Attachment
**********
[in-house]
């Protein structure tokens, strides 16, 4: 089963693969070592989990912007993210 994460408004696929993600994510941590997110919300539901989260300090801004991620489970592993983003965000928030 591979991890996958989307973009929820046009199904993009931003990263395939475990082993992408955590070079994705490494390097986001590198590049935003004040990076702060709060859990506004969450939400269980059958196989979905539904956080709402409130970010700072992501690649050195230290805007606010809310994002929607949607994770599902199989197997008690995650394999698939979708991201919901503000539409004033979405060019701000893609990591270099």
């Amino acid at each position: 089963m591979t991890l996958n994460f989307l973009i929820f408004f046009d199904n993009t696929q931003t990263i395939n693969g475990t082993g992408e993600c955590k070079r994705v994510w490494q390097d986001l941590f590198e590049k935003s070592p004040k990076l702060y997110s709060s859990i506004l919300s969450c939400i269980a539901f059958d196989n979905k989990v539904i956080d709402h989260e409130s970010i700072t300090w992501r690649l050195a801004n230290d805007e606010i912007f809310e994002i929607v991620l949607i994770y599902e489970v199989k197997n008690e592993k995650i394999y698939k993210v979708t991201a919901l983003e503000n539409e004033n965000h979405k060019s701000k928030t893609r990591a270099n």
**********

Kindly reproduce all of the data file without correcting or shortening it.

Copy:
[in-house]
């Protein structure tokens, strides 16, 4: 089963693969070592989990912007993210 994460408004696929993600994510941590997110919300539901989260300090801004991620489970592993983003965000928030 591979991890996958989307973009929820046009199904993009931003990263395939475990082993992408955590070079994705490494390097986001590198590049935003004040990076702060709060859990506004969450939400269980059958196989979905539904956080709402409130970010700072992501690649050195230290805007606010809310994002929607949607994770599902199989197997008690995650394999698939979708991201919901503000539409004033979405060019701000893609990591270099």
């Amino acid at each position: 089963m591979t991890l996958n994460f989307l973009i929820f408004f046009d199904n993009t696929q931003t990263i395939n693969g475990t082993g992408e993600c955590k070079r994705v994510w490494q390097d986001l941590f590198e590049k935003s070592p004040k990076l702060y997110s709060s859990i506004l919300s969450c939400i269980a539901f059958d196989n979905k989990v539904i956080d709402h989260e409130s970010i700072t300090w992501r690649l050195a801004n230290d805007e606010i912007f809310e994002i929607v991620l949607i994770y599902e489970v199989k197997n008690e592993k995650i394999y698939k993210v979708t991201a919901l983003e503000n539409e004033n965000h979405k060019s701000k928030t893609r990591a270099n």